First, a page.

by Jack Creamer, Schneider Electric

Improvements in performance and energy reduction can be achieved with smart drives and system optimization.

Intelligent pumping is simply defined by ARC Advisory Group as the combination of a pump and a VFD with digital control capability. While this defined the beginnings of the intelligent pump trends, we now see numerous specific drivers around topics such as:

  • Energy management
  • Application specific algorithms
  • Pump OEM-specific application programs

The term intelligent pumps is broadening to include the sensors that collect data and transmit pumping system performance. Some key attributes involved with intelligent pump systems include variable speed and multiple pump control come.

Intelligent pump capabilities
Table 1. Intelligent pump capabilites

Intelligent Pumps and Energy Savings

While the building automation industry has embraced the intelligent pumps trend strongly, accounting for almost 50 percent of all intelligent pumping revenues, many other industries are leading the way—such as water/wastewater, mining and minerals, pulp and paper and oil and gas.

Figure 1 shows the areas in which industries can take action to reduce energy consumption. While many companies focus on areas such as HVAC systems and motor retrofits, it is clear that pump system upgrades provide the largest energy savings potential. Figure 2 provides insight into the key industry segments that have the most to gain from energy-savings initiatives. The potential in energy savings with intelligent pumping can add as much as 20 percent to the bottom line, according to the U.S. Department of Energy.

Areas with potential for energy savings

Figure 1. Areas with potential for energy savings

 Industry segments that can most benefit from energy-saving initiatives

Figure 2. Industry segments that can most benefit from energy-saving initiatives

In addition to energy, other key drivers include OEM initiatives, such as OEM personalization. OEMs can customize software to either match pumping systems to application needs and/or pre-load pump data to greatly simplify start up and commissioning requirements.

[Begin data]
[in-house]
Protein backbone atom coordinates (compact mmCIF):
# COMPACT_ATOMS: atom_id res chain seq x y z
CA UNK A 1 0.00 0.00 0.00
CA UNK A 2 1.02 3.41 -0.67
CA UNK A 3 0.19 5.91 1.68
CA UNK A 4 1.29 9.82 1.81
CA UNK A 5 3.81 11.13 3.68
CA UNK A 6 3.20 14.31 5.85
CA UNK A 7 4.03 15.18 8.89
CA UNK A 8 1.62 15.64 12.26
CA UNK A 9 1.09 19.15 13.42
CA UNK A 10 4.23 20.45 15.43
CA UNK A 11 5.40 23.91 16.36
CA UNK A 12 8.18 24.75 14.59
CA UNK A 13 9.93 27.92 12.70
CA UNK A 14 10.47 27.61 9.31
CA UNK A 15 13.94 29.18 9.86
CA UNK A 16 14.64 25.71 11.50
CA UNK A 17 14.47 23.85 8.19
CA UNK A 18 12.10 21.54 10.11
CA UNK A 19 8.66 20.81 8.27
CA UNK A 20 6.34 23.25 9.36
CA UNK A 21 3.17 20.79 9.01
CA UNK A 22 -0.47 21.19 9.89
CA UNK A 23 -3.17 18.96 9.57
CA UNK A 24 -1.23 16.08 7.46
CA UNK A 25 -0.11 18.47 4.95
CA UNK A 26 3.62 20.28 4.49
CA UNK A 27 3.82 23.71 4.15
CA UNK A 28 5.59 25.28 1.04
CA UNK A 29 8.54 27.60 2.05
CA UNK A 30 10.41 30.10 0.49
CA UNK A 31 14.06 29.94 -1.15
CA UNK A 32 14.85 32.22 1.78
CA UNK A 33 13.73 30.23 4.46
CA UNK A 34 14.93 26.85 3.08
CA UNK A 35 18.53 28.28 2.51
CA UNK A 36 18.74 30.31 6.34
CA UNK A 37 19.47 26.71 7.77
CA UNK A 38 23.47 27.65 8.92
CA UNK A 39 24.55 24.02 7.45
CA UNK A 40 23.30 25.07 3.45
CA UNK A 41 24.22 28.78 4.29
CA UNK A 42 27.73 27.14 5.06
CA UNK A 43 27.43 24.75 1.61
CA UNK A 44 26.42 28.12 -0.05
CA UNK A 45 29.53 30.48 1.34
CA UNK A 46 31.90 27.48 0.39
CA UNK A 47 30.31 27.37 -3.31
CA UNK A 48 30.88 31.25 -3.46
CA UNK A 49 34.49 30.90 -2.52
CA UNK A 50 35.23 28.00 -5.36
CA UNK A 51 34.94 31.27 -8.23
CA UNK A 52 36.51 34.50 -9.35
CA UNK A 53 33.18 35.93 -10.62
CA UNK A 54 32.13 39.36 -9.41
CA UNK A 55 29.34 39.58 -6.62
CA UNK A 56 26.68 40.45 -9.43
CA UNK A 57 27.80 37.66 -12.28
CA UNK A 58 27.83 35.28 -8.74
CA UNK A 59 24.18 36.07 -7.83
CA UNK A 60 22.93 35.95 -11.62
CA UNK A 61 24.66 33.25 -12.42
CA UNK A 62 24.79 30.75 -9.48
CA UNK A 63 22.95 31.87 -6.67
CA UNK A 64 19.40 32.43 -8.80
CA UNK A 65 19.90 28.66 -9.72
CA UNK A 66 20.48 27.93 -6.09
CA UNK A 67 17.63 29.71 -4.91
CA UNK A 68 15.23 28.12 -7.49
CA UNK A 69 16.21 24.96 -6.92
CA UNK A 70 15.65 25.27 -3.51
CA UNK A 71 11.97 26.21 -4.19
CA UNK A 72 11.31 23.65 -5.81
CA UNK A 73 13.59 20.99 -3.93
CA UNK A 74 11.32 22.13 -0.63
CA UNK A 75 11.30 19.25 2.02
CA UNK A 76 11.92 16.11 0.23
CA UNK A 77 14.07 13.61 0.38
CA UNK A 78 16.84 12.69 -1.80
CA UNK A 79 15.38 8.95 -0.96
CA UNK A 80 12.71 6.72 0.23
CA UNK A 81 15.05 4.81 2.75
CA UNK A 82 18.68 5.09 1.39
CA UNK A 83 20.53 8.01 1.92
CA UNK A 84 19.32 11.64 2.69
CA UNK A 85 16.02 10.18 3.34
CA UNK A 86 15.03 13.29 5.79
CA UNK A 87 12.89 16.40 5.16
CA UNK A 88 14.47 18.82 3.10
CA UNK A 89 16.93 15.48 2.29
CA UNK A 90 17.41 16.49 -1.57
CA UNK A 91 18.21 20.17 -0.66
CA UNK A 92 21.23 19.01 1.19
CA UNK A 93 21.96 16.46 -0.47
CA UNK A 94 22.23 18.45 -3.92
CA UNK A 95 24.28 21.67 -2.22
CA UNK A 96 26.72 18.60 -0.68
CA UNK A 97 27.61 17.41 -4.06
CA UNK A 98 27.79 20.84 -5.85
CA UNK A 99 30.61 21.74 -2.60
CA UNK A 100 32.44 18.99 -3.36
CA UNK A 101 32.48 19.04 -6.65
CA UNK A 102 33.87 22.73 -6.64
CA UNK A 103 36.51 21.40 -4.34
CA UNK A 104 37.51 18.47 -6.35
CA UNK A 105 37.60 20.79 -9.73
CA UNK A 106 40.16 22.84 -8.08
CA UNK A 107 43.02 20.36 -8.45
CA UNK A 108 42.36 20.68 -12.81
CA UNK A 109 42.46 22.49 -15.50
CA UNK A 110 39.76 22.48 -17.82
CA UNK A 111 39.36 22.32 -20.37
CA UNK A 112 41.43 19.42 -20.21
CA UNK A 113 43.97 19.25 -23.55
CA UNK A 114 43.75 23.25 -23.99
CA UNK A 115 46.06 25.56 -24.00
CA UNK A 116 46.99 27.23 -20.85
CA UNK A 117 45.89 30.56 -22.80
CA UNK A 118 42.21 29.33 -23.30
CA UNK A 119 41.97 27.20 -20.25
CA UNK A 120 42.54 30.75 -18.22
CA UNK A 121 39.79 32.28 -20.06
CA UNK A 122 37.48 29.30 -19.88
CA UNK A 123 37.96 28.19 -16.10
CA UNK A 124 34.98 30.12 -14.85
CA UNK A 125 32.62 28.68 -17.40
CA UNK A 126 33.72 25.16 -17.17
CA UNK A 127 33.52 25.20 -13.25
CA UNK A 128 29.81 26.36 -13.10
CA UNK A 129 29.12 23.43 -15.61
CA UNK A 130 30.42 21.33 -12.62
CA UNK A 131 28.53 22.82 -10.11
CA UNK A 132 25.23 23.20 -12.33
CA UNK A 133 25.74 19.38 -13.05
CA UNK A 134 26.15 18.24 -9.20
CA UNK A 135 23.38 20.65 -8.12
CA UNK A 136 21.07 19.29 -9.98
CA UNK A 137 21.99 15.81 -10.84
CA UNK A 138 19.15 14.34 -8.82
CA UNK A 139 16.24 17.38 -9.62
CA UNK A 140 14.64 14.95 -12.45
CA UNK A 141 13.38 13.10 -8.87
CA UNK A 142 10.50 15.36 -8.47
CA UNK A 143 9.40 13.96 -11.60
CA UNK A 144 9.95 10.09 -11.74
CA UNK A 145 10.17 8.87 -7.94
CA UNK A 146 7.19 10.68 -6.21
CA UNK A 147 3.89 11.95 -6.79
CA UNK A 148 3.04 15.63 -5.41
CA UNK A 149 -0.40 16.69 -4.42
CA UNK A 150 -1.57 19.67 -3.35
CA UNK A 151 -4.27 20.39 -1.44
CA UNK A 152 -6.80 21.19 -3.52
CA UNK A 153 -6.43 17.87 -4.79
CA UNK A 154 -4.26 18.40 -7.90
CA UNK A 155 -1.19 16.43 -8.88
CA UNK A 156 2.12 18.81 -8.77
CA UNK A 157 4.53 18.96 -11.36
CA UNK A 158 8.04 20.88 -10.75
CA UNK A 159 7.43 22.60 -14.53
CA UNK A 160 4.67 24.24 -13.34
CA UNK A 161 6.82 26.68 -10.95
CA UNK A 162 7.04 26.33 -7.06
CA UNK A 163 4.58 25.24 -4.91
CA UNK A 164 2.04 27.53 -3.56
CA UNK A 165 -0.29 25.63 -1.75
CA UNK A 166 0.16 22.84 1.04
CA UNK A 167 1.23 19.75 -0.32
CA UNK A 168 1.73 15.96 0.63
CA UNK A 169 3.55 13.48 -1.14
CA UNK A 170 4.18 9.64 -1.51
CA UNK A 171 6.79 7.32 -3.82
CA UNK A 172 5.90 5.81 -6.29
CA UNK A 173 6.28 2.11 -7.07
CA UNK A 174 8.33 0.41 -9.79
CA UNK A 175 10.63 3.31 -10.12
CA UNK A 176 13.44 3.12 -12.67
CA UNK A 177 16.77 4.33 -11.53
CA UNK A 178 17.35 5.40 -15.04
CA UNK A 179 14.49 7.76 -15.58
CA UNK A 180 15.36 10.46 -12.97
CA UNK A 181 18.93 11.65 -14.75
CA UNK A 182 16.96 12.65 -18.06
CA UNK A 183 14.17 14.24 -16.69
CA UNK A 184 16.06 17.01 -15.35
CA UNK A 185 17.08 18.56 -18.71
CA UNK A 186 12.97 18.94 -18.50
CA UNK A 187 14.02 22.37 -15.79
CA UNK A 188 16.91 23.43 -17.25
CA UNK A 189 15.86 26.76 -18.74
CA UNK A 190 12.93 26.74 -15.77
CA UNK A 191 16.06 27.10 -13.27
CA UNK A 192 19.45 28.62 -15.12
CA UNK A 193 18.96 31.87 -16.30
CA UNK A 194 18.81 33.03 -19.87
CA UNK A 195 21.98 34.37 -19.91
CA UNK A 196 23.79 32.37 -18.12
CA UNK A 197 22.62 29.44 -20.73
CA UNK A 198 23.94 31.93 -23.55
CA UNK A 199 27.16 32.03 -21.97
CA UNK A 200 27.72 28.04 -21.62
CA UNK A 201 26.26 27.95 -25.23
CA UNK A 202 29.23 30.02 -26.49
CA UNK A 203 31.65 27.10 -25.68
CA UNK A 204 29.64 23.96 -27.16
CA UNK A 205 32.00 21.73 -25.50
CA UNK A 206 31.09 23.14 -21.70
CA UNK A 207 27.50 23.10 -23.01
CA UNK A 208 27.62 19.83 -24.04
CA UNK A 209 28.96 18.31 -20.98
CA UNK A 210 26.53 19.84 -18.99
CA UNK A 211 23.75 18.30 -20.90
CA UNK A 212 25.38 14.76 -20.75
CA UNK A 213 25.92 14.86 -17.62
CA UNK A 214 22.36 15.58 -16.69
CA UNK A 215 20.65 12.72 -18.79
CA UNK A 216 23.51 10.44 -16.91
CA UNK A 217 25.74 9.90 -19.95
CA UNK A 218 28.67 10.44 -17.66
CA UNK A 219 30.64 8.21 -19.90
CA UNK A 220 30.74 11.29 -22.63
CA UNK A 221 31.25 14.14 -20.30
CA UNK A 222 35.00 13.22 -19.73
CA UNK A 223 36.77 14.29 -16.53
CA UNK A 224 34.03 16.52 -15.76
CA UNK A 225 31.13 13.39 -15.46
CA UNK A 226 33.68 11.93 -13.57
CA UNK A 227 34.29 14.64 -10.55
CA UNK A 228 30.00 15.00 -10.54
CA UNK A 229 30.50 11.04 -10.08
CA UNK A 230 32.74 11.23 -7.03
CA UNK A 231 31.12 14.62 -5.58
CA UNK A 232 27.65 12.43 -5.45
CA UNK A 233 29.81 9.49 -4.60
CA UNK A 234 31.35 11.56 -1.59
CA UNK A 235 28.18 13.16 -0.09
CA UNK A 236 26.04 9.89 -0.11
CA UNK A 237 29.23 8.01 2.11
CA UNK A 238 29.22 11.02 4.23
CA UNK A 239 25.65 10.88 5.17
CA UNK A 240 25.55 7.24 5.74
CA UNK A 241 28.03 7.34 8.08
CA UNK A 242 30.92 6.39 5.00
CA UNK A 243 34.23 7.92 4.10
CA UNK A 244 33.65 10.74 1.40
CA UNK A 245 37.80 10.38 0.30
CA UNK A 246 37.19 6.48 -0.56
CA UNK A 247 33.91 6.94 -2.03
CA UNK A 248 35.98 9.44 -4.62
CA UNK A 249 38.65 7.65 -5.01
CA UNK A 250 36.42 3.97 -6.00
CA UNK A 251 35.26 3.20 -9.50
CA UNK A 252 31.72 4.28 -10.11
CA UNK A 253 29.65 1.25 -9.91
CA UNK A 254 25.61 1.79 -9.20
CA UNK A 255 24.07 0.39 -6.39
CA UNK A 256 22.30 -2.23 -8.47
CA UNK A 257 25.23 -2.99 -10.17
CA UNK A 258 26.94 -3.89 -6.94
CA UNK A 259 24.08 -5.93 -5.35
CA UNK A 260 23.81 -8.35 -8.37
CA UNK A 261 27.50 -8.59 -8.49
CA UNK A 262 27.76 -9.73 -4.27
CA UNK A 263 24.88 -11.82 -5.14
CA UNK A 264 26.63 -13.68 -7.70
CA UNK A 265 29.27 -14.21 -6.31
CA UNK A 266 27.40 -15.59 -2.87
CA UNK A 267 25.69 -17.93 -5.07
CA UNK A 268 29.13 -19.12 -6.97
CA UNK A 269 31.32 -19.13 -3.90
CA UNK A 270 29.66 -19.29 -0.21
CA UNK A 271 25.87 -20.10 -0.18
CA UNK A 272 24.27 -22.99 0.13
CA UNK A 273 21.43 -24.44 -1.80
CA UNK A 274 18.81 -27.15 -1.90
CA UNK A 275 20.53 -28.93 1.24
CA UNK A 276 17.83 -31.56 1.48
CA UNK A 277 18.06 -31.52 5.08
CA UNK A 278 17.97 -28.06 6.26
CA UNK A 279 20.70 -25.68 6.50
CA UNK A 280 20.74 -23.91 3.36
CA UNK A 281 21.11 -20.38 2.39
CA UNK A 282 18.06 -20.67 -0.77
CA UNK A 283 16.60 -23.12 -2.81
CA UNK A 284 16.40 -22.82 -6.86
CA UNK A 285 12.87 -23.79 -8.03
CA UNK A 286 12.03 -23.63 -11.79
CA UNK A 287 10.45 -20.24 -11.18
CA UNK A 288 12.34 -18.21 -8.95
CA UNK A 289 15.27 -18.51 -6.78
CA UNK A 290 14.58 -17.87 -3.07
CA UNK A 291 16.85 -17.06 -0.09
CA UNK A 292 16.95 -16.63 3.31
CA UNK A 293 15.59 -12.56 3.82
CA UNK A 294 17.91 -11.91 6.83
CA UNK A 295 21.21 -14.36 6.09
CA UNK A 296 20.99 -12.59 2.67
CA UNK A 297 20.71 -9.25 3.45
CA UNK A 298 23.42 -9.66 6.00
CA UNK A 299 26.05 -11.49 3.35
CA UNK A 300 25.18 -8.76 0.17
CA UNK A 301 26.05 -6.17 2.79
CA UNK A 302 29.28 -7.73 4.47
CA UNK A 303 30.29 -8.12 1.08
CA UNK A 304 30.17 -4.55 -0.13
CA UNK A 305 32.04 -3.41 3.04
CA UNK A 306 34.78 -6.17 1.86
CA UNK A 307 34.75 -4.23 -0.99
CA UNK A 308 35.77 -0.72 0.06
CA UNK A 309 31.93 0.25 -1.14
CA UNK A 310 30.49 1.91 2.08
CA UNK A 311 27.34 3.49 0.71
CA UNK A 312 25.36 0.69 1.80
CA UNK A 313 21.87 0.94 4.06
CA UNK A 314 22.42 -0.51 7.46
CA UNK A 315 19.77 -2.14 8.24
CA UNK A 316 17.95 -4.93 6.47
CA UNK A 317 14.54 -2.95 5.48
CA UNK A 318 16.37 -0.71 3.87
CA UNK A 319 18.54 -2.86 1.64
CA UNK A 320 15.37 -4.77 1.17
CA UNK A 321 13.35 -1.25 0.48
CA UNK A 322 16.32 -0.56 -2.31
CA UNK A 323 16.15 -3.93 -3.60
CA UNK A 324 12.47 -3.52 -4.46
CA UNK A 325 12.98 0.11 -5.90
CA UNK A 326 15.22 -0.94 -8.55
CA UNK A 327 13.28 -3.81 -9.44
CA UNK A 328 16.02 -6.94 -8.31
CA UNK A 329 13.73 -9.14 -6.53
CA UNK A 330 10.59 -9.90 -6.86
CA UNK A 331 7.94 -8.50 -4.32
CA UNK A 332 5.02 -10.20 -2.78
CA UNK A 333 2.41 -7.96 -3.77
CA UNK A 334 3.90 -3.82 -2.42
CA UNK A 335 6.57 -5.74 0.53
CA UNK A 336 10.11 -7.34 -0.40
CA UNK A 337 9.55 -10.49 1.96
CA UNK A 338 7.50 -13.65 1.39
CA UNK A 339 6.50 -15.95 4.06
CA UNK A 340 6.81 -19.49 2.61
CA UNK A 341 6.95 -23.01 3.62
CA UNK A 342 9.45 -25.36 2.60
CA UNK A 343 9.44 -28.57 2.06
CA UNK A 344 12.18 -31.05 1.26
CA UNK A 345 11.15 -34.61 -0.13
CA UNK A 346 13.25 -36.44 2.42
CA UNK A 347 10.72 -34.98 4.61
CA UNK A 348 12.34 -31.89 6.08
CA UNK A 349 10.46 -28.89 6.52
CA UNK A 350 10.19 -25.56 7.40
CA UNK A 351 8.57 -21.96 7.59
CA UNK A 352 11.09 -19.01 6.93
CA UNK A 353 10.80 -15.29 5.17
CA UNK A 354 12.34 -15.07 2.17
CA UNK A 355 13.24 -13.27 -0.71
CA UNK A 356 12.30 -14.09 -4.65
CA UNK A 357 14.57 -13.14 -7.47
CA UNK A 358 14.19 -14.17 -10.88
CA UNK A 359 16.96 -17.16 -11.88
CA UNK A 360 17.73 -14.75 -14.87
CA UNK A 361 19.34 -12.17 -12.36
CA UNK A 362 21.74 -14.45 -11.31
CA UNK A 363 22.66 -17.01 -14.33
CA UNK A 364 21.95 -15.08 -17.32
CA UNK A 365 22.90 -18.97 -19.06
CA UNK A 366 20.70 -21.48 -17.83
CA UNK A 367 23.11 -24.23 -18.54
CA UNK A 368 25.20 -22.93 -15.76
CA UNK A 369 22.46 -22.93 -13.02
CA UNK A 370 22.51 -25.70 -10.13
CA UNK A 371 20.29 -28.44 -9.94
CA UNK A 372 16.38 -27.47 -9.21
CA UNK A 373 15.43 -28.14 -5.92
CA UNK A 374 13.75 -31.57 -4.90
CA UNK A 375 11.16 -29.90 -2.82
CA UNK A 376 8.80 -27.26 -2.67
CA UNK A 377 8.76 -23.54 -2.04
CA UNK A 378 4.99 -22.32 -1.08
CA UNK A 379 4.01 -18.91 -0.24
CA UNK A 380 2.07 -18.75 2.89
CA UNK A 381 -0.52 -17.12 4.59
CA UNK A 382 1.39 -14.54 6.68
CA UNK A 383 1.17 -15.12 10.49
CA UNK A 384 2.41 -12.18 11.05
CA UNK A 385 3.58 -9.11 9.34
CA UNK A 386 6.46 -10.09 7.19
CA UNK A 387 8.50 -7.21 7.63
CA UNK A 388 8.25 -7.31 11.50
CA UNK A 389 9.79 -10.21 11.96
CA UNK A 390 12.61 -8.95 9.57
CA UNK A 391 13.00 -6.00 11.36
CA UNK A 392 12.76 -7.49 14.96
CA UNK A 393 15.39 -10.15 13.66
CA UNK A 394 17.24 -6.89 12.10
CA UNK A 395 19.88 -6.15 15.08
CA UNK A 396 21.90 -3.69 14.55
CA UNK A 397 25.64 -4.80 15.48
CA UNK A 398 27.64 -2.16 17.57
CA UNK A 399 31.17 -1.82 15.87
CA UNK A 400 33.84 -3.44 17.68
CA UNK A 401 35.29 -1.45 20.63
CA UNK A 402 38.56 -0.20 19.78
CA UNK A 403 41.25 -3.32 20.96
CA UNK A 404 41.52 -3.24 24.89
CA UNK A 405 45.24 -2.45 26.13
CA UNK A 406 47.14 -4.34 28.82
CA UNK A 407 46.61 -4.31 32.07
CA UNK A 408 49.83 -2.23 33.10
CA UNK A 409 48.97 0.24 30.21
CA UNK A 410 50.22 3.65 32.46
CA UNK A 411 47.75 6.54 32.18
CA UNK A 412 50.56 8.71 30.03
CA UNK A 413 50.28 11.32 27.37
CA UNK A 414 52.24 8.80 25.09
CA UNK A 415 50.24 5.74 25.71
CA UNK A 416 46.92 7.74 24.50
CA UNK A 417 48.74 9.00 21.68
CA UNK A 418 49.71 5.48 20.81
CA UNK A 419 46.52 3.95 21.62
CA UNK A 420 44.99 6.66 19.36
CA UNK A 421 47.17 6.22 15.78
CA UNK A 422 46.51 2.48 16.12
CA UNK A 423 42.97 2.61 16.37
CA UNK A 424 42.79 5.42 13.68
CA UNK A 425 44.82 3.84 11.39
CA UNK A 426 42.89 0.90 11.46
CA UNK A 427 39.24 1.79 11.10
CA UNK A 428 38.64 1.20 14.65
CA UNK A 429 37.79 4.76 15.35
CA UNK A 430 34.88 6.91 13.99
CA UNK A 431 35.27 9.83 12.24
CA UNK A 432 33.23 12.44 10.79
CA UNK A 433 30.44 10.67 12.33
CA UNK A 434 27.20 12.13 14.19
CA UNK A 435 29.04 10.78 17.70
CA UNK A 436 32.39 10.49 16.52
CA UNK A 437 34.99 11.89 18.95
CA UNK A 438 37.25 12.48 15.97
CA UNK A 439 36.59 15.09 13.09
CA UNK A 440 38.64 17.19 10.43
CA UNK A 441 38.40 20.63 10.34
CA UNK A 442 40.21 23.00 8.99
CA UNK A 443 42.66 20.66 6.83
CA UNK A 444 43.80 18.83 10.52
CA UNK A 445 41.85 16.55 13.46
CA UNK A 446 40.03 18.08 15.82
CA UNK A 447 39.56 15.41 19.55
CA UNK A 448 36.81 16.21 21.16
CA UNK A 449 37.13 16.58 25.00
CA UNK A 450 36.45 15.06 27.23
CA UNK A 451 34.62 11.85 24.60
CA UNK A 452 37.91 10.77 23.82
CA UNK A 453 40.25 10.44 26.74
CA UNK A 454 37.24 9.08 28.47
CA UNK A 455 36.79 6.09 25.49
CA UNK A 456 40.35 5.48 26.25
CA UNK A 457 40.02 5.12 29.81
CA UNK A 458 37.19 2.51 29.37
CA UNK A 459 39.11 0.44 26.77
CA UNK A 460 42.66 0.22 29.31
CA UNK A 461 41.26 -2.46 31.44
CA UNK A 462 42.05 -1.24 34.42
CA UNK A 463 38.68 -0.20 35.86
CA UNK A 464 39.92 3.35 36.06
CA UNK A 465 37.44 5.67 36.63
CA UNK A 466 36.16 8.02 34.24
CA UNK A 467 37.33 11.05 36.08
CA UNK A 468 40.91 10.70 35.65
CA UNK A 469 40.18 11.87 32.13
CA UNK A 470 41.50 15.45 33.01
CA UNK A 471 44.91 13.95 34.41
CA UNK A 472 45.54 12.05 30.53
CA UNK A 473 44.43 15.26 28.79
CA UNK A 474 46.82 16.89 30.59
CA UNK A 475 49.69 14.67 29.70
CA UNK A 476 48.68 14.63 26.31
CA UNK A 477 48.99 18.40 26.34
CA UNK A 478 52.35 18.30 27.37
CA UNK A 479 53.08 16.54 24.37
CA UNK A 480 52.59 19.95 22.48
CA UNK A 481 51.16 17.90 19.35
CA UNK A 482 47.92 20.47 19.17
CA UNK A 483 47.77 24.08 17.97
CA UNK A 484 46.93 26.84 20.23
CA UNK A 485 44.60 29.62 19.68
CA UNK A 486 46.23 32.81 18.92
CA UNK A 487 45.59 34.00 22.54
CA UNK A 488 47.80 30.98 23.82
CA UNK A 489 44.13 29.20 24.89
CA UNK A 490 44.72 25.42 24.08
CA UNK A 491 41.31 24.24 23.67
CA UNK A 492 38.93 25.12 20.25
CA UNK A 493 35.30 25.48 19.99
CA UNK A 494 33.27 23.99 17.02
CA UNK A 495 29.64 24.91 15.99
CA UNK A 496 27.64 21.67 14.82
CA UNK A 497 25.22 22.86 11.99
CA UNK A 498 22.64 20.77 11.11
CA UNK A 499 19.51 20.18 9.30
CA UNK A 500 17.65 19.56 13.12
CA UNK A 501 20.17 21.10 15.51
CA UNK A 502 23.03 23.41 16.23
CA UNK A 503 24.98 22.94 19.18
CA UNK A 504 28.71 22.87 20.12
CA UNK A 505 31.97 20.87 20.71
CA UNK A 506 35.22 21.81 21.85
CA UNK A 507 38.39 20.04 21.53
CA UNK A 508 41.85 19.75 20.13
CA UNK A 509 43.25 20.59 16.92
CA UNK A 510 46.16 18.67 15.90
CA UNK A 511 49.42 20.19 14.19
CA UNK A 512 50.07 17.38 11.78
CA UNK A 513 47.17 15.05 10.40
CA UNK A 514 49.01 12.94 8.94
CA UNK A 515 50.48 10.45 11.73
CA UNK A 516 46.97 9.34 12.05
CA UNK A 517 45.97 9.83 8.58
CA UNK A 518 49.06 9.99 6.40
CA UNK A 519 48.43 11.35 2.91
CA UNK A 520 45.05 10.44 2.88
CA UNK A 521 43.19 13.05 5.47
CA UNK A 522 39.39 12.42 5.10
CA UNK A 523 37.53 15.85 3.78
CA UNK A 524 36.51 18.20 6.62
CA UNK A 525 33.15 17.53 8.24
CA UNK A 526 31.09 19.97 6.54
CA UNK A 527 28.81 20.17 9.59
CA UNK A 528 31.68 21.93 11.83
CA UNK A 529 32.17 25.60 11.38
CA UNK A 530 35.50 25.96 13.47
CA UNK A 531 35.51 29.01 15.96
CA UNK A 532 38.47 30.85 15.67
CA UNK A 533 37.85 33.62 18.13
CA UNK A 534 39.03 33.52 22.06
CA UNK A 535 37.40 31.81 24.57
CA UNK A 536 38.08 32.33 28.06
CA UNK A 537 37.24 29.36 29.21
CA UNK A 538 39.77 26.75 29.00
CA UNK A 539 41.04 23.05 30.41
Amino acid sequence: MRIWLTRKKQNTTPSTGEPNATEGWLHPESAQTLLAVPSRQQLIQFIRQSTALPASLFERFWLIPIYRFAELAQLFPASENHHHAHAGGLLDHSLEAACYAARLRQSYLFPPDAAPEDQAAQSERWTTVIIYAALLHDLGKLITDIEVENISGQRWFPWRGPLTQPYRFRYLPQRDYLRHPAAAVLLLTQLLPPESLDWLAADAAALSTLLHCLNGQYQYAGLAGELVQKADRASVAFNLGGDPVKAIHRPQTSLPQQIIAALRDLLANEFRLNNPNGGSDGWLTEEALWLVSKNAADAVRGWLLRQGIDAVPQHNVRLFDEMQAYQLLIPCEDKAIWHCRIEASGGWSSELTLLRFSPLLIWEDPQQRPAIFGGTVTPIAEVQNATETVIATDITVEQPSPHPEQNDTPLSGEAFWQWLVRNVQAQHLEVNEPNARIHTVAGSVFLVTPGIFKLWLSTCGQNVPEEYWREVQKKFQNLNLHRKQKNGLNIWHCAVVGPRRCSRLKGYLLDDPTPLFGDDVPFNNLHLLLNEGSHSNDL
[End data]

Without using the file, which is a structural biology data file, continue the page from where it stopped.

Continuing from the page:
Intelligent Pumps in the Oil & Gas Industry

There is particular excitement about intelligent pumping solutions in the oil and gas industry, specifically in the opportunities to improve the output of mature oil fields.

Most mature, onshore oil wells are not big producers, with many producing less than 10 barrels of oil per day. Pumpjack systems, progressive cavity pumps (PCP) and electrical submersible pumps (ESP) work hard to bring oil to the surface, and more operators are deploying carbon dioxide injection and other enhanced recovery techniques to boost production rates and extend field life.

Many operators deploy conventional time-on/time-off pump controls to prevent a pumped off condition from occurring. These controllers stop the pump jack for a predetermined period to ensure fluid is available before restarting the lift. Although simple to operate and adjust, they do not ensure maximum production recovery is achieved and only work as a safety mechanism to prevent damages caused by pumping a dry well.

Process efficiency is most improved with an intelligent pumping solution that employs a variable frequency drive to provide pump off control by varying the speed of the well and maintaining an effective fill level. Efficiency can be further improved by using information about the condition of the well to optimize the pump speed. The ultimate, intelligent pumping solution is one that takes advantage of this information in real-time and constantly optimizes the pump speed. In some more shallow wells, this can be done by using the motor load information in the drive as the primary data point. Deeper wells should take advantage of load profile information directly from the rod and,

ideally, the calculated or “down-hole” load profile information. Systems that employ such a solution are called fully optimized. A typical productivity improvement for such systems might be 5 percent. However, the results vary substantially up or slightly down based on the natural performance of the well in its previous, un-optimized state.

Pumpjack optimization can include scalable options for an operator: